Lessons From the Big Screen


I watched “The Caine Mutiny” again last night, perhaps for the 10th time, and loved it just as much now as I ever have.

The remarkable thing about the performance of Humphrey Bogart is that it is the opposite of the kind of tough guy he played in so many of the thrillers and mysteries out of Warner Bros (and other studios) in the 30s and 40s.  Captain Queeg is a weak man, driven by demons of perfectionism, trying to fit in, trying to be “one of the boys”.

Bogart

(a great shot of Bogart – this one comes from the LA morgue file in 1957)

I was quite young when I read the Herman Wouk book on which the movie was made, and probably about 11 when I saw the movie. Even at that age, I recognized how painful life must be for the commander who was, after all, doing his duty well before the time most people considered it.

Maybe because I, too, was one of those people who was always looking for a way to fit in, and who tried to be the perfect kid to get there.

I’ve never said that out loud before, and I don’t think it’s affected my life in a negative in the long run.  Still, being short, being the youngest in my classes all the way through high school, being smart (and especially a smart, well-read GIRL) with pretty strict parents all played against me pretty much until university.

You don’t need to fit in when you read good books or watch good movies.  In fact, I think they can help you find a niche that works for you.

If you have read this blog before, you might remember that my favourite book is “To Kill A Mockingbird”.  Reading it again and again, I would think of myself as Scout, a girl who looked up to her smart and bookish father, a girl who was trying to find her place in the world, to understand her world!  Watching the movie gave me the same sense of looking for “fit” and hoping for understanding.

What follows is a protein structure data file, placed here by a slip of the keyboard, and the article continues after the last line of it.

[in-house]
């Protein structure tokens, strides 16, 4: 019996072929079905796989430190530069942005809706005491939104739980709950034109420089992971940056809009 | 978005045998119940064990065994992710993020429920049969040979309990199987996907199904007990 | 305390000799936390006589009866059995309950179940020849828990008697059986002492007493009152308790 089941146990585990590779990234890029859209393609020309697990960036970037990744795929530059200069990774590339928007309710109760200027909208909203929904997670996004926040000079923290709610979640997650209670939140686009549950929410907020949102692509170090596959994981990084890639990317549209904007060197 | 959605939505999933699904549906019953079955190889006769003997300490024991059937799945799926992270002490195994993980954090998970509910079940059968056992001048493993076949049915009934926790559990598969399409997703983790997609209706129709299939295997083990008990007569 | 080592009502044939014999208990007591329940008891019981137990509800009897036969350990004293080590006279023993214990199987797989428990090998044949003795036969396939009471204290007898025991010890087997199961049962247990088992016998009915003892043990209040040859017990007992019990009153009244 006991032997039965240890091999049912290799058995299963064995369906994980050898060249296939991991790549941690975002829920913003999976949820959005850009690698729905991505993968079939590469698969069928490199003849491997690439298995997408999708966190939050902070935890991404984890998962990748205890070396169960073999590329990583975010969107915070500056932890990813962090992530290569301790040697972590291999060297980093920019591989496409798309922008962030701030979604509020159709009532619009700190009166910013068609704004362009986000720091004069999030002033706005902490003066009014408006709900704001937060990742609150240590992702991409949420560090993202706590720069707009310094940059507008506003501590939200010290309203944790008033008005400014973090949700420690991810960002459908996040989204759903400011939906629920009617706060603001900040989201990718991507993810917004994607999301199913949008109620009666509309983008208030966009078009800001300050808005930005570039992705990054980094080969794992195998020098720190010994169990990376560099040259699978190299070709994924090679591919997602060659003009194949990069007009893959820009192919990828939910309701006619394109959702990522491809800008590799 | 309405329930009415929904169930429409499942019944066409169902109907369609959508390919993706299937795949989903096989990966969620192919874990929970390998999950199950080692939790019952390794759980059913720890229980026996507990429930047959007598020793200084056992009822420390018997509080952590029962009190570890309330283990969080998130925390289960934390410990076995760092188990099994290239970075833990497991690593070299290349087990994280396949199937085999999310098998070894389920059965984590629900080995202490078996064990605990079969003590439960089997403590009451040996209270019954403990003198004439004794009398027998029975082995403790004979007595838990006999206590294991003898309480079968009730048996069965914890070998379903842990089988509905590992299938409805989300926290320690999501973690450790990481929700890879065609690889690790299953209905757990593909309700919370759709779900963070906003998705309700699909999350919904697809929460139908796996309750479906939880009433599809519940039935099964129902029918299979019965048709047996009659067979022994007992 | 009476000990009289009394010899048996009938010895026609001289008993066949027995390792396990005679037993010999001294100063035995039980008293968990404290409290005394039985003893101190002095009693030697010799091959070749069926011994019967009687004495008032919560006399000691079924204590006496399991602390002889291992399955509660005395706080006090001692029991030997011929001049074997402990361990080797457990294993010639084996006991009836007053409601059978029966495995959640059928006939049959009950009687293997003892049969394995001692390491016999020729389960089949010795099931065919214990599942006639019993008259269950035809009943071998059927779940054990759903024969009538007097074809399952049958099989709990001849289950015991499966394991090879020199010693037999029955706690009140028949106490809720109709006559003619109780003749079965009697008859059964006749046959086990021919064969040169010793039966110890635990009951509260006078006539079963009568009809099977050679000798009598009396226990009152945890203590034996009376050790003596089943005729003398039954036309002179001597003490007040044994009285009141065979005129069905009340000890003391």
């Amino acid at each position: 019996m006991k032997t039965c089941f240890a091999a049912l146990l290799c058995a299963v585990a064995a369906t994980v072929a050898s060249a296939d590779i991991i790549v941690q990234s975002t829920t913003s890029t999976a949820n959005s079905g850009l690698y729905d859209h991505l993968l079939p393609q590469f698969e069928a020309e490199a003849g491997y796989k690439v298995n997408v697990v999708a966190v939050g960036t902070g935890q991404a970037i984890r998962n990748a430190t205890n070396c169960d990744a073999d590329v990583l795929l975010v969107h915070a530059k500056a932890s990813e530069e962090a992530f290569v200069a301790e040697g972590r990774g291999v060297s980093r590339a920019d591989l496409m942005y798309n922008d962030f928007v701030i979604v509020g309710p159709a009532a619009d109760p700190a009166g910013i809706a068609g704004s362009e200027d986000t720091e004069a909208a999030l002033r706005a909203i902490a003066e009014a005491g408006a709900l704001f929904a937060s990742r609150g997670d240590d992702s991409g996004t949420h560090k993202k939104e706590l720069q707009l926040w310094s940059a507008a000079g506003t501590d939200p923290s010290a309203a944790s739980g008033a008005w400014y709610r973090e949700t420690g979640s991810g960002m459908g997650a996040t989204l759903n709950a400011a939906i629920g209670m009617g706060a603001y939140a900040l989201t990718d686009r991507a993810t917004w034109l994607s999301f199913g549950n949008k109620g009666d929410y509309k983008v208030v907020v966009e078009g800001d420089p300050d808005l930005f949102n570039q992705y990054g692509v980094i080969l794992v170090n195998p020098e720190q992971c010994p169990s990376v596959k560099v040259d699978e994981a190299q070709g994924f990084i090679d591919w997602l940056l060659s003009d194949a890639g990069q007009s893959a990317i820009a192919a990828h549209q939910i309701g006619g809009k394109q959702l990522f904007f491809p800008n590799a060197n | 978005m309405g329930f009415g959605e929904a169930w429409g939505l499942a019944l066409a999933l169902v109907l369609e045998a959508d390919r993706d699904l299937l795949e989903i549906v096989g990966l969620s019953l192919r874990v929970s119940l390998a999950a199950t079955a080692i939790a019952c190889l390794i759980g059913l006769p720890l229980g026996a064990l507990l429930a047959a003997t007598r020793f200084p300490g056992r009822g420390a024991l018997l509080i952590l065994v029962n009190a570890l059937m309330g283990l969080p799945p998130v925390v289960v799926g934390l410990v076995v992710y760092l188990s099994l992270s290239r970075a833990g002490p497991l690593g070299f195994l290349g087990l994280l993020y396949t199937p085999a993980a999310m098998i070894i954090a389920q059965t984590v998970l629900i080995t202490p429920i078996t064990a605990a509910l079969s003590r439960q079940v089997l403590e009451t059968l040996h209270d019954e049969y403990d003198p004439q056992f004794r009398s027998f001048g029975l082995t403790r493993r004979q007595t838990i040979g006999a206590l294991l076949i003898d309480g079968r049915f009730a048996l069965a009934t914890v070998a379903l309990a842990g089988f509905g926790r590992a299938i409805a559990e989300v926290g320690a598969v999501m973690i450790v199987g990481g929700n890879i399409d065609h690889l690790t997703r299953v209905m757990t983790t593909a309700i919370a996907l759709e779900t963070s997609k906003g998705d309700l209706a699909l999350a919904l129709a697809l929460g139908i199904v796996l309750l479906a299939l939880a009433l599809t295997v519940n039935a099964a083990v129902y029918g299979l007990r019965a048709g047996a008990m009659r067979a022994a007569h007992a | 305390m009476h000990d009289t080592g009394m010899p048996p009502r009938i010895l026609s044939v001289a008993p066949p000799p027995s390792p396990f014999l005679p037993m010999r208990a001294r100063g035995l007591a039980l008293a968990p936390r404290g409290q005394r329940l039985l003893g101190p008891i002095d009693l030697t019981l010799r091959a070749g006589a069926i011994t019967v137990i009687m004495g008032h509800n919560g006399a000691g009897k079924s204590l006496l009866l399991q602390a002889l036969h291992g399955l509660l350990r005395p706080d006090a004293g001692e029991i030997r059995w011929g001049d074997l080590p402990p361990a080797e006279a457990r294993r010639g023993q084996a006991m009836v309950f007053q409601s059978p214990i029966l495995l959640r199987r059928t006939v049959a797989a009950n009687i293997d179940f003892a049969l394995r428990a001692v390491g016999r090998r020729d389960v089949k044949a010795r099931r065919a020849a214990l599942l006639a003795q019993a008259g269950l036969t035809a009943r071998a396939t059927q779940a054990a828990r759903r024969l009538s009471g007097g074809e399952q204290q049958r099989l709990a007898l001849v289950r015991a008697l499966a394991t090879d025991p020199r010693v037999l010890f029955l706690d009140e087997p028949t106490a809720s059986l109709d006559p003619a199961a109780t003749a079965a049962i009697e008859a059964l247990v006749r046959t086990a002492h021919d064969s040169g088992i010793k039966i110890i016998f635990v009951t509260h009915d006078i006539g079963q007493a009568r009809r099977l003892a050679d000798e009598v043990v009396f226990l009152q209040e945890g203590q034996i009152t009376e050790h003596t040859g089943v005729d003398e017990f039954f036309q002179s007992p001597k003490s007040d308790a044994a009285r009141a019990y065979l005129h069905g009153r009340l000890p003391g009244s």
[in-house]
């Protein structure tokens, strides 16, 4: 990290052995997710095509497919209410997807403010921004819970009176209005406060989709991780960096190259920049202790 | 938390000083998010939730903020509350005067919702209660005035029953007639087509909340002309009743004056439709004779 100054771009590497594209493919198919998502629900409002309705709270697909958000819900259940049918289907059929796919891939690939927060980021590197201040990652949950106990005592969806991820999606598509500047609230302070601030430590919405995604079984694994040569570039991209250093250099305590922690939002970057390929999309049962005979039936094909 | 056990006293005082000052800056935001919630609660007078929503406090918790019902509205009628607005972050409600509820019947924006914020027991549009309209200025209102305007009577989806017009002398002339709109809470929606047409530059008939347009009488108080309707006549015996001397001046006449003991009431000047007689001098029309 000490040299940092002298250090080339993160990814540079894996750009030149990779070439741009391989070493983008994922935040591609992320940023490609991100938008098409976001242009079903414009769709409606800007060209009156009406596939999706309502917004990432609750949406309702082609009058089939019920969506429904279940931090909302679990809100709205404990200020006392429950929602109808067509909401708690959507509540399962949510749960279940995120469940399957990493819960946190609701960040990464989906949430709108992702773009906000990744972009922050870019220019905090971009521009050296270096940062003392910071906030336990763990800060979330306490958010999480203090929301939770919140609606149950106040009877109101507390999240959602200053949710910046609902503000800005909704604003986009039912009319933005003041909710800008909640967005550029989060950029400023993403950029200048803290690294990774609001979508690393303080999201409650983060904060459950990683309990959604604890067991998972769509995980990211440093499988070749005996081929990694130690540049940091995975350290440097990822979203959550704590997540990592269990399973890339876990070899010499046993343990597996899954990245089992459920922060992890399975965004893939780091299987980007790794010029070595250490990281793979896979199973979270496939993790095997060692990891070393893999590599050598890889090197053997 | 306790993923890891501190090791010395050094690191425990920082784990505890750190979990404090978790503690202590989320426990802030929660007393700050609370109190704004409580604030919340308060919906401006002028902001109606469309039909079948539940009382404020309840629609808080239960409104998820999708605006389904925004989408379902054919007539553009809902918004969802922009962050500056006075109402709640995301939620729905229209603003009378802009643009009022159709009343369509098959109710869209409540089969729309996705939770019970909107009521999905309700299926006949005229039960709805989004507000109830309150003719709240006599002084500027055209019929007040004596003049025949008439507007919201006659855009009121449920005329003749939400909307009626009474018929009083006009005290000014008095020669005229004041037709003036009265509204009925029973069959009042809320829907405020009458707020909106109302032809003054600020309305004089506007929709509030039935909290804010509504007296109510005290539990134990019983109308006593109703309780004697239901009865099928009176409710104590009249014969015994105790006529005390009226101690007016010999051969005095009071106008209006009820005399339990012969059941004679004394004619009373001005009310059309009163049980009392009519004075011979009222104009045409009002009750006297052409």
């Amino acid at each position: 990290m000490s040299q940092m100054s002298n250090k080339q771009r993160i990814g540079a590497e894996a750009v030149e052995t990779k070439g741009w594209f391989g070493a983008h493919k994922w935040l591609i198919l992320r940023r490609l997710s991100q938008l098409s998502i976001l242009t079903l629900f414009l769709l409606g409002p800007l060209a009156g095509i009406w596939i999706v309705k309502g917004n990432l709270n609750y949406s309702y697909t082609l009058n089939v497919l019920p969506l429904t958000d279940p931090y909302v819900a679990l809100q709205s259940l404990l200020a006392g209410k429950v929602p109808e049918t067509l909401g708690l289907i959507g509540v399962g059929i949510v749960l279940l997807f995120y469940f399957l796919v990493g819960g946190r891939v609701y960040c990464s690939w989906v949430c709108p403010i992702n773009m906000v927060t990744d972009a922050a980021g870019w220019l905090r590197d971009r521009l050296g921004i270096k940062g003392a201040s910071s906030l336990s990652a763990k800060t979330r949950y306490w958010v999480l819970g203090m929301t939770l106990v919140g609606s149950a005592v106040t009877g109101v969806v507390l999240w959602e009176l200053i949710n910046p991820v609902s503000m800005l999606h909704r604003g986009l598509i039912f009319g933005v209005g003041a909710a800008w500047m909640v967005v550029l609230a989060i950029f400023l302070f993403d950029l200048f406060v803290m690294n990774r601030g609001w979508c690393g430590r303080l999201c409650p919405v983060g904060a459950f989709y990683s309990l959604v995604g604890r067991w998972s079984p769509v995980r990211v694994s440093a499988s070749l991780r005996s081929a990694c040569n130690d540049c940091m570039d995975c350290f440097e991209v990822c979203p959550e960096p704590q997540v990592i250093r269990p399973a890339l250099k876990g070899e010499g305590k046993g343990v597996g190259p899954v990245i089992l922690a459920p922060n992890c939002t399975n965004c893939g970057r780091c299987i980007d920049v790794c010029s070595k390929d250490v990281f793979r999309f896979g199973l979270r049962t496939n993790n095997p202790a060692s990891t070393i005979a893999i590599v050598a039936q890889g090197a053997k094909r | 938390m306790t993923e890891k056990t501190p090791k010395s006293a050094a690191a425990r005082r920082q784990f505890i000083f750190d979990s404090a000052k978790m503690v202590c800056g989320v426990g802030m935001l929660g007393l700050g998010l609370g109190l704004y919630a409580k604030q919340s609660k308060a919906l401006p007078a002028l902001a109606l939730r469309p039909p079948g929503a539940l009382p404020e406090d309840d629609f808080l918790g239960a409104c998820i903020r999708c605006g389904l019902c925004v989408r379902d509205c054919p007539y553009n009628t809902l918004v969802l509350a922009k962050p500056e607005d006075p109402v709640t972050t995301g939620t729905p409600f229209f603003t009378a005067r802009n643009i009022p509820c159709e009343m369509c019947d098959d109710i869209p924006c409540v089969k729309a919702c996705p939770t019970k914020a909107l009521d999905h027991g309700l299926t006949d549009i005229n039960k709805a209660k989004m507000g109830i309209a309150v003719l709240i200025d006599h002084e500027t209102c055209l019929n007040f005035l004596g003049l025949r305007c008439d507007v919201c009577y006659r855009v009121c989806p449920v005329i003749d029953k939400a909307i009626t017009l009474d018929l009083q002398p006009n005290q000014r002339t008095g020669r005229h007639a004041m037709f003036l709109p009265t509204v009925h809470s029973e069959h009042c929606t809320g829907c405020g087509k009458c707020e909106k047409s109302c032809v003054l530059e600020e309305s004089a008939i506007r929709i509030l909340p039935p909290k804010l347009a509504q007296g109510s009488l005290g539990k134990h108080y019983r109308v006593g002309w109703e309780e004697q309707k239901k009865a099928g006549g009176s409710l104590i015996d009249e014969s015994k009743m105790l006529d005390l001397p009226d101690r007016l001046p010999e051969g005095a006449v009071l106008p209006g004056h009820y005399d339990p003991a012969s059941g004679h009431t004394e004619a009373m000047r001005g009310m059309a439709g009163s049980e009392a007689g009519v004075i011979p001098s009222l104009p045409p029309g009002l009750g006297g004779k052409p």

I must have been 14 when I saw “Now Voyager” for the first time.  With one exception, all the serious romantic relationships I have had in my life have been with men who were at least 7 years my senior.  Blame Paul Henreid for this.  His warmth and charm in “Now Voyager” helped give Bette Davis courage, amongst other feelings, and he did the same for me.  Not that I understood exactly what those feelings were completely but I enjoyed them!

Books get so much of the credit for expanding my horizons, opening my eyes and mind, taking me to places I both long to see and hope never to find, but movies have done much the same thing.  From the first movie I saw at the drive-in (“Pinocchio”) and the first one in a cinema (“Mary Poppins”) to the one I’ll be watching later tonight (“Deception”, again with Paul Henreid and Bette Davis) I pull things from them that enrich me in all ways.

It must seem that, with the exception of Disney, I haven’t seen a movie in colour!  I was just at the theatre last week (“White House Down” — the action was so over the top but I loved Jamie Foxx as a very liberal president).  It’s just that I have a special fondness for black & white movies — maybe it’s because of the shades of grey, just like life.  Or maybe it’s because those were the movies from which I learned the Big Lessons.

Be strong. Do right. Fall in love. Be true to your friends. Learn as much as you can. Fight the Nazis.  Smoke heavily and drink more.

Well, maybe not so much the smoking.

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3 thoughts on “Lessons From the Big Screen

  1. I too am an avid fan of black and white films, particularly old French films. I remember during my university days, I would skip classes to watch Renoir, Godard and Truffaut films. They captured an exoticism that was rarely seen in American films of that time. These films were like candy to me, filled with colourful characters, liberal views and lots of cigarettes.,

    • It’s the number of cigarettes that still amazes, eh?

      In American films it was the smoking but also the drinking. “The Thin Man” series was notorious for the booze especially. Well, that & the fact that Myrna Loy never needed a bra in her evening clothes.

  2. You’ve always been the girl to lay it all on the line, bare your soul, and let anyone or everyone read about it. Bogey

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